Section 3(e) of R.A. No. 3019 has "three elements: (1) the accused is a public officer discharging administrative, judicial, or official functions; (2) [he or she] must have acted with manifest partiality, evident bad faith, or [gross and] inexcusable negligence; and (3) [his or her] action caused any undue injury to any party, including the government, or [gave] any private party unwarranted benefits, advantage, or preference in the discharge of his or her functions."[69]

The first element is not disputed. We shall first determine the existence of the third element since the prosecution's theory depends on the existence of a shortage upon audit of the Cebu City government's funds. We see no point in discussing the second element if the third element does not exist.

Causing undue injury or giving
unwarranted benefit 

Citing Madarang v. Sandiganbayan,[70] Cesa argues that the prosecution has not established the fact of Badana's unliquidated cash advances because Ariesga himself testified that the cash examination and audit of Badana's accountability has not been completed even at the time of the prosecution of the case in the Sandiganbayan. Similarly, Gaviola adds that no government employee has in fact complained of not being paid his or her salary. In effect, the petitioners argue that the third element of violation of Section 3(e) of RA No. 3019 is wanting.

The petitioners cannot rely on Madarang, which merely cited the case of Dumagat v. Sandiganbayan,[71] to escape liability. Dumagat is a case for malversation of funds where the evidence of shortage, appropriation, conversion or loss of public funds was necessary, among other elements, for conviction. In acquitting the accused, the Court pointed out that "the audit examination left much to be desired in terms of thoroughness and completeness as there were accounts which were not considered."[72] The audit examination was done not in the official station of the accused. The accused's other vaults that were located in other places and the "records, receipts, and cash contained therein were not made part of the audit report."[73] Lastly, the prosecution itself admitted where the accused deposited her collections from particular areas.

In Tinga v. People,[74] again a case involving malversation of public funds, the Court ruled that the prosecution failed to establish beyond reasonable doubt that there were actually missing funds chargeable to the accused . The Sandiganbayan itself found the many errors committed by the COA in its audit, by including sums which were supposed to be excluded. The Court expressly observed the "incomplete and haphazard" manner by which the audit was conducted.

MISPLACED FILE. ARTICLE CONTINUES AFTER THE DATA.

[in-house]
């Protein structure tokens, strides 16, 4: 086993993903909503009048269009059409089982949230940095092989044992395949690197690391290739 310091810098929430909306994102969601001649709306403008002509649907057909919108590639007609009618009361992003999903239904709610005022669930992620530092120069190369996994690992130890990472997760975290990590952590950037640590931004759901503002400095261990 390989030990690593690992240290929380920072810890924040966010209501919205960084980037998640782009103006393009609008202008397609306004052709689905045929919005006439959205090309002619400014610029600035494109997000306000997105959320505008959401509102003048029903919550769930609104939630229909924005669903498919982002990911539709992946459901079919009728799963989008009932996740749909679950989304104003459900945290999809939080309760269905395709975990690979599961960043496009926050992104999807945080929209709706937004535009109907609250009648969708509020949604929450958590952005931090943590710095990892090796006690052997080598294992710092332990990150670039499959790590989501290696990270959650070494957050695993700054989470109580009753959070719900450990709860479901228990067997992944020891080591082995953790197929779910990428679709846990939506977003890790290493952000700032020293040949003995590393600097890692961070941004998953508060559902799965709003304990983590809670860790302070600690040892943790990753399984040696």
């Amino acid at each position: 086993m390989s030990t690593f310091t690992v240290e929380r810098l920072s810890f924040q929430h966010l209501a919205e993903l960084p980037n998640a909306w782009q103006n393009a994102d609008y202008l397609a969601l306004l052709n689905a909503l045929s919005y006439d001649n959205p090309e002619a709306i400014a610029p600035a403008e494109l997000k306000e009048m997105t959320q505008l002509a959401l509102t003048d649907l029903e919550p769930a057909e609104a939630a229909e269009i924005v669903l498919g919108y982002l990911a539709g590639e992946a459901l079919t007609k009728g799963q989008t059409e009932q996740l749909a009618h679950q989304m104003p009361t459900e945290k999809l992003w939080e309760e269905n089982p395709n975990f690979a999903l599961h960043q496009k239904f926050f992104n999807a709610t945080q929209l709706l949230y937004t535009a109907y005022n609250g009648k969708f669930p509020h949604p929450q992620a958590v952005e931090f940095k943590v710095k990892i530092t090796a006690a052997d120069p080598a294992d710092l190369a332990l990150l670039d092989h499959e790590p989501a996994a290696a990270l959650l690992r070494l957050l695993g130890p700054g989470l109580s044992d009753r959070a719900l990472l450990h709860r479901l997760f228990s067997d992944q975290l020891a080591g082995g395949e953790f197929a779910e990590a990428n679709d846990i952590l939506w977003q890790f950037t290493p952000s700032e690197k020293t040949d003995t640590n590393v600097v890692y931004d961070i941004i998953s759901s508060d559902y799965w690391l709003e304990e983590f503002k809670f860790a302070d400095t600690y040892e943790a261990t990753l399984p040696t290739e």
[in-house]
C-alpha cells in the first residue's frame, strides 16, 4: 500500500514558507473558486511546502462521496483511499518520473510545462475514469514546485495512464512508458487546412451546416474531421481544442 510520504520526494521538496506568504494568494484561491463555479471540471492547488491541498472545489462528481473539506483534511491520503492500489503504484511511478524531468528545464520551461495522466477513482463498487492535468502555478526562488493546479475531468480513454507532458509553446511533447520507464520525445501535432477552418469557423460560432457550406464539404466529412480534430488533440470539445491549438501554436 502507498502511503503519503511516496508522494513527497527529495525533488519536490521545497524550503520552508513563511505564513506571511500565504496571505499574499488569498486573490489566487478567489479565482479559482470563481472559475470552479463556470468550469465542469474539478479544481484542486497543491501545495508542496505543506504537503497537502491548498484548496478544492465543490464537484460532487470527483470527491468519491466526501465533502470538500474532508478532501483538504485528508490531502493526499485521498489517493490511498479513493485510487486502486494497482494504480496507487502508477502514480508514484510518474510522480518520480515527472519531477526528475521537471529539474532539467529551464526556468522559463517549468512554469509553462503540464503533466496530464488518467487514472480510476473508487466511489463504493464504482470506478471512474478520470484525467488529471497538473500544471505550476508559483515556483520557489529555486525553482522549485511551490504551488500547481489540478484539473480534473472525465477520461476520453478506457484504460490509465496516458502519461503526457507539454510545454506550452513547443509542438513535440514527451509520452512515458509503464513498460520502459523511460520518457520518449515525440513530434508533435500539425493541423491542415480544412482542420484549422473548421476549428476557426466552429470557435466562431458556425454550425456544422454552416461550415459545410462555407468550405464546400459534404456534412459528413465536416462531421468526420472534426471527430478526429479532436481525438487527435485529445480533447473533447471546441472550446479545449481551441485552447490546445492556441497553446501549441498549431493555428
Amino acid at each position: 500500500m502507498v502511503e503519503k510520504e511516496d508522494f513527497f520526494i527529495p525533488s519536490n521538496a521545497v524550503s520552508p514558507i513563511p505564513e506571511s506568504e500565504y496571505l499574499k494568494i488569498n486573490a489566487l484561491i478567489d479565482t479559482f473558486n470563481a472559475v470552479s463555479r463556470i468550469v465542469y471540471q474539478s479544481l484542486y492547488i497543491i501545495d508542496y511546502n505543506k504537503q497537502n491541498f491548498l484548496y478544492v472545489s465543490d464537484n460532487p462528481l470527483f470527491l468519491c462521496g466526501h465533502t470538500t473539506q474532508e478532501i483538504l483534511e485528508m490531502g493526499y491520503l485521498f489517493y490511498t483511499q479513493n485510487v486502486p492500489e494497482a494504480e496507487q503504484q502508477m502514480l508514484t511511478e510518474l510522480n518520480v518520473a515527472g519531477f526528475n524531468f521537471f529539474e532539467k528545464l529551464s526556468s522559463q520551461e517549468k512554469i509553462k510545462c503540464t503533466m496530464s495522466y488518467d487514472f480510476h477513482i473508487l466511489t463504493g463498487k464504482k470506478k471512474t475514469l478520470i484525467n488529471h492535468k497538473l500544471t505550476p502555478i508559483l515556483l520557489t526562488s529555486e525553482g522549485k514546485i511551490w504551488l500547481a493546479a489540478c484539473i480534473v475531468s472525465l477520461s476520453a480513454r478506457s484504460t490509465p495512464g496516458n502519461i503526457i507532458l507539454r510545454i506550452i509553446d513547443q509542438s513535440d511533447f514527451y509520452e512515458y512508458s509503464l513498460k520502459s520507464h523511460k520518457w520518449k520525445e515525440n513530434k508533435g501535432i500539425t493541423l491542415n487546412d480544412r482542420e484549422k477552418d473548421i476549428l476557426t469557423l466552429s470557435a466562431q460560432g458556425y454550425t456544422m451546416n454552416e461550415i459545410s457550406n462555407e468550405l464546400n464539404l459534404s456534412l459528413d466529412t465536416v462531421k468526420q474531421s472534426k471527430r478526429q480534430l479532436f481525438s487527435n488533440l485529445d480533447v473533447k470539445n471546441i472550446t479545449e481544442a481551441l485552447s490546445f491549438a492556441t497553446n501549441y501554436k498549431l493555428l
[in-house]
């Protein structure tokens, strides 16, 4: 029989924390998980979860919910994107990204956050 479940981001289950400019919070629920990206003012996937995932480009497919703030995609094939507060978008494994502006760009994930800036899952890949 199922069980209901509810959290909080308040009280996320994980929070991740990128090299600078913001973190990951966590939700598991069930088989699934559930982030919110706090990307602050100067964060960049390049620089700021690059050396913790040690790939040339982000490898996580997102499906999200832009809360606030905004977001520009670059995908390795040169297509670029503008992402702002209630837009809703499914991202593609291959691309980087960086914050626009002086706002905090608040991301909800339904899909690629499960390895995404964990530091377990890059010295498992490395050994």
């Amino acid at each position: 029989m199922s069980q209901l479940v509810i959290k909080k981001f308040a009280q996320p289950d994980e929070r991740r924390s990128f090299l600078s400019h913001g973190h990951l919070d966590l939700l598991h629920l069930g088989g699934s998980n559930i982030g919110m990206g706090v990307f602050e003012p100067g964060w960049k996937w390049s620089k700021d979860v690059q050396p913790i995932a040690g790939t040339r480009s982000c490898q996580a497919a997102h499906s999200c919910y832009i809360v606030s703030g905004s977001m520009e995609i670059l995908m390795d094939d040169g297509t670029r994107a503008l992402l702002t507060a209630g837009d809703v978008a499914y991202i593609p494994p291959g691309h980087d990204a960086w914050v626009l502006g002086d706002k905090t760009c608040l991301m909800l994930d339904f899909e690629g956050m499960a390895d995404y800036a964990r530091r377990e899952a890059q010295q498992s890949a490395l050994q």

Unlike Dumagat and Tinga, however, the various irregularities found by the COA itself, and affirmed by the Sandiganbayan, were the very ones which actually contributed to the audit team's difficulty in completing the audit. Significantly, nowhere does it appear that the incompleteness of the audit pertains to its scope or that the audit team conducted the audit in a haphazard manner. The fact that the person (Badana), who could actually shed light on the shortage the COA found, is nowhere to be found cannot be taken against the prosecution. The undisputed accumulation of funds in Badana's hands, considering the amount given; the fact that the disbursement vouchers do not exactly represent the amount of payroll to be paid; and the COA's findings that there was a shortage merely reflect the consequences of the petitioners' acts or omissions and facilitated the commission of possible malversation by Badana. Thus, undue injury was sufficiently established.

Gross inexcusable negligence and the
petitioners' defense of good faith

a1. Cesa's defense of good faith

Under Section 470 of RA No. 7160, the City Treasurer is tasked with, inter alia, the following duties: (1) to take custody of and exercise proper management of the funds of the local government unit concerned; and (2) to take charge of the disbursement of all local government funds and such other funds the custody of which may be entrusted to him by law or other competent authority. It is from the viewpoint of Cesa's duties as a City Treasurer that Cesa's good faith should be measured, not simply from the fact that he acted because a subordinate from his office is the one asking for a cash advance. By certifying that the cash advances were "necessary and lawful and incurred under his direct supervision,"[75] Cesa cannot escape the obligation to determine whether Badana complied with Section 89 of PD No. 1445, although the same requirement would have to be ultimately determined by the City Accountant.[76] Section 89 of PD No. 1445 reads:

Sec. 89. Limitations on cash advance. No cash advance shall be given unless for a legally authorized specific purpose. A cash advance shall be reported on and liquidated as soon as the purpose for which it was given has been served. No additional cash advance shall be allowed to any official or employee unless the previous cash advance given to him is settled or a proper accounting thereof is made.